Waste management and plastics recycling are significant challenges in South Africa and recent amendments to Section 18 of the National Environmental Management and Waste Act (Nemwa) regulations call for producer responsibility organisations (PROs) to cooperate with municipalities to increase the recovery and recycling of identified products.
The current practice is that municipalities collect waste and landfill it, but Plastics South Africa (SA) executive director Anton Hanekom says that, considering that about 34% of the country does not have waste management services whatsoever, the responsibility to recycle and reduce waste falls onto the shoulders of municipalities.
With PROs not intended to do this work on behalf of municipalities, the amendments to the Nemwa regulations – published earlier this month – give PROs two years to compile feasibility studies for the use of new and existing infrastructure, and an additional three years thereafter for the implementation thereof.
“PROs are in the process of developing their plans based on the current context with regard to the number of members and products they will be working with,” comments Hanekom, who notes that this is something that “will grow and expand” as more producers become members of the PROs.
This implies that timeframes are in place, but that it will take “the normal run of business” before results and the impact of these plans are fully realised.
Section 18 of the Nemwa refers to the extended producer responsibility aspect of the Nemwa and replaces the Section 28 industry waste management plans, which the Department of Forestry, Fisheries and the Environment (DFFE) called for industry to submit in 2017.
However, Hanekom explains that the big challenge with the Section 28 regulations was that it was a government-managed model and that the industry was pushing for an industry-managed model “for obvious reasons”.
The Section 18 amendments, published on May 5, allow for the industry-managed model to be implemented, meaning that the obliged plastics industry, or extended producer responsibilities (EPRs), “will now be able to determine, raise, manage and pay fees themselves and not work through somebody else”.
EPR refers to the producer’s responsibility to identify how and where a by-product’s recycling responsibility can extend from the producer to the post-consumer stage.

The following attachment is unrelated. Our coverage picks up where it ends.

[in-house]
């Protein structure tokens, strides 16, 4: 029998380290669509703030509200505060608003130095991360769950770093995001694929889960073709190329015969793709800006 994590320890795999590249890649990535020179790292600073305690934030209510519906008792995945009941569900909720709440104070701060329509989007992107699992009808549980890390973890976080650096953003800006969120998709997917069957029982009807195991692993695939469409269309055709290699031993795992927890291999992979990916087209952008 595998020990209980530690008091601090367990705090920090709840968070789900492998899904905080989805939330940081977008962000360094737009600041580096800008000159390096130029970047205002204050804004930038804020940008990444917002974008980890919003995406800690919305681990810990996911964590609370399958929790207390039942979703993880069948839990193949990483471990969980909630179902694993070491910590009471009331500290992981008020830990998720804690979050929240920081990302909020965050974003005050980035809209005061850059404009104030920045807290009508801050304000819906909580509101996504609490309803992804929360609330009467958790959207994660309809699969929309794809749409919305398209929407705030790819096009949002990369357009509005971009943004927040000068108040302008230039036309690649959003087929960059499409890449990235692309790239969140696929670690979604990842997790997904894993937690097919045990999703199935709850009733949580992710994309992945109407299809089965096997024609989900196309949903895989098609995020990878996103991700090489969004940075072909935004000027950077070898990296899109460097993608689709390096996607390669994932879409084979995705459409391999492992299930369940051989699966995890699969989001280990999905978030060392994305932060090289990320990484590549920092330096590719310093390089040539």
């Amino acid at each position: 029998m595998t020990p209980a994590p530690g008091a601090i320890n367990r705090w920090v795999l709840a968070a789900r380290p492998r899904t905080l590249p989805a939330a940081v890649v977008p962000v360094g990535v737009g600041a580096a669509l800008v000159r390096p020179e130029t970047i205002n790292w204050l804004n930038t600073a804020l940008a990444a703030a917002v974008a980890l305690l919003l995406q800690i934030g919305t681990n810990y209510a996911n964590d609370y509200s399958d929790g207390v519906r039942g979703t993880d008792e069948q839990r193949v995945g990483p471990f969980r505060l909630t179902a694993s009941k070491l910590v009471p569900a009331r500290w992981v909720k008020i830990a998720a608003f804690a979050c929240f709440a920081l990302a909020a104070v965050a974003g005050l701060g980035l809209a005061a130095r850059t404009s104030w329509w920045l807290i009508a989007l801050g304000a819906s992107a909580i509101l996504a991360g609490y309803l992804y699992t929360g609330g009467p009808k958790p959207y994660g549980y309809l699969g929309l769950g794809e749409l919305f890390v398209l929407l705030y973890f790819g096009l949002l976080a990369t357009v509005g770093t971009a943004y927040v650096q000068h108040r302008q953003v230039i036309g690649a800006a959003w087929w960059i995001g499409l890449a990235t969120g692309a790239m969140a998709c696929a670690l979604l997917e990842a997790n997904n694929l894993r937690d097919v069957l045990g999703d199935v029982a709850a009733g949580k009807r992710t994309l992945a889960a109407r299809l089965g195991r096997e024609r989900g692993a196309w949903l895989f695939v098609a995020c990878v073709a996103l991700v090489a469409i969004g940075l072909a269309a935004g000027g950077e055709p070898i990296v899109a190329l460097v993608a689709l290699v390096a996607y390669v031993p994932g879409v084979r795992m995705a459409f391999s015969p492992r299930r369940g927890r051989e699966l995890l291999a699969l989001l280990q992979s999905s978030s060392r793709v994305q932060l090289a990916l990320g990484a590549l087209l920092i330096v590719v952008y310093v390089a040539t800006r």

In essence, Hanekom explains, it is “no longer good enough” to put the product on the market and expect somebody to collect and recycle it.
“The whole value chain is now getting involved in the process and, if you think about designing a new product, you need to think throughout the value chain and the lifecycle of that specific product and already start thinking about the end-of-life solution,” he elaborates, noting that the amendments integrate the entire value chain in taking care of products, even after they have been placed on the market.
Producer’s responsibility, meanwhile, falls to any person, category of persons or brand owners that are manufacturing, converting, refurbishing or even importing new and used products, the identified products as per the Government Gazette.
“The scheme really, therefore, makes it mandatory for the producer of these identified products to become part of the PROs, to both belong to one and to contribute financially,” says Hanekom.
Producers have the opportunity to establish their own EPR scheme, especially considering that it will be mandatory for all producers to belong to an EPR scheme.
Industry, meanwhile, has welcomed the amendments to the Section 18 EPR regulations, which they say build on more than 15 years of voluntary PROs that were operational within the plastics industry.
In terms of EPR schemes, paper, packaging and plastics are not the only products with available schemes, with similar amendments for the lighting and electrical sector, for example, having been published in May.
With the regulations published, existing PROs and the EPRs will need to register with the DFFE.
Existing producers will have six months to register with the department (starting from May 5), while new producers will have three months after their establishment to register.
“Plastics SA is encouraging producers not to wait until November before they start joining the relevant PROs or decide to form their own, independent scheme. Producers really need to get involved now and start contributing in order to be a part of future plans that will be developed, so that they can know what will happen with their products going forward.”
With a lot of expectations dependent on the legislation’s implementation, and the ability of the PROs to deliver on the return scheme, Hanekom warns that “one needs to remember that this is a work in progress, and we are just starting off”.
Changes are expected throughout the process, he adds, reiterating that the impact of the amendments will only be clear in the medium term.
In terms of the circular economy, Hanekom believes the EPR scheme will advance circular economy prospects in South Africa, but he avers that the focus should remain on the value of the product, or the waste, at the end of the day and to ensure that that value is not being lost.
Collecting, reusing and recycling the involved plastic products will provide an integrated approach throughout the value chain, creating an opportunity for new end-markets and technologies to be developed.
“There is a big drive to increase recycled content in products, and more research and development needs to be done, so that when decisions are made, they are evidence-based,” Hanekom adds, encouraging producers to “rethink and redesign products”.